New Data Shows Aggressive Discipline of Children Doesn’t Make NYC Schools Safer

Affiliate: ACLU of New York
September 15, 2016 1:45 pm

Media Contact
125 Broad Street
18th Floor
New York, NY 10004
United States

NYPD Commissioner William J. Bratton and Schools Chancellor Carmen Farina today announced the release of the NYPD’s second quarter school safety data. According to the School Safety Division, city public schools have experienced a 35 percent decrease in index crime over the last five years. At the same time, aggressive enforcement actions against students are dropping: Compared with 2015, the number of arrests of children has decreased 10 percent and the number of summonses issued to children has dropped 37 percent.

The following statement is attributable to New York Civil Liberties Union Executive Director Donna Lieberman:

“As arrests and summonses against students go down and school safety goes up, we have more real-world evidence that the use of aggressive discipline is simultaneously unnecessary, unhelpful and unfairly targeted at Black and Latino children. The city should focus on reducing racial disparities in schools and invest in resources that schools need, like mental health professionals.”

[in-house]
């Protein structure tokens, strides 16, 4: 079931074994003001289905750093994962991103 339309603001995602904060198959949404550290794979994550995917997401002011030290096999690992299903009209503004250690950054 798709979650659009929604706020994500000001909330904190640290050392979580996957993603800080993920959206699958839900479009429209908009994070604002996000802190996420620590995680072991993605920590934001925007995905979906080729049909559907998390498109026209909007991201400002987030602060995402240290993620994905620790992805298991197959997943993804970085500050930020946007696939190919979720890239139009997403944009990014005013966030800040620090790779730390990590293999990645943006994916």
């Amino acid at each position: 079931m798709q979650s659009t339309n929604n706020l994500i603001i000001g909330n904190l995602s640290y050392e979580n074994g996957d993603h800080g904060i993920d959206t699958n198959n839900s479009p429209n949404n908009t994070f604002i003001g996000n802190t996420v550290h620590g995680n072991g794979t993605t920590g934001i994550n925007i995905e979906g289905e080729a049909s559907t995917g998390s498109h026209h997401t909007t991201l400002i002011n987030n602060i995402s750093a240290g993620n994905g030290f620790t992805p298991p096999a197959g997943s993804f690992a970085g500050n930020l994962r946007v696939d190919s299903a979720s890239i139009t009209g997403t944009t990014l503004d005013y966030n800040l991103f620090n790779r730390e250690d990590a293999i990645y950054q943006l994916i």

For more information, visit:

By completing this form, I agree to receive occasional emails per the terms of the ACLU’s privacy policy.

The Latest in Racial Justice

ACLU's Vision

The American Civil Liberties Union is a nonprofit organization whose mission is to defend and preserve the individual rights and liberties guaranteed to every person in this country by the Constitution and laws of the United States of America.

Learn More About Racial Justice

Racial Justice issue image

The ACLU Racial Justice Program aims to preserve and extend constitutionally guaranteed rights to people who have historically been denied their rights on the basis of race.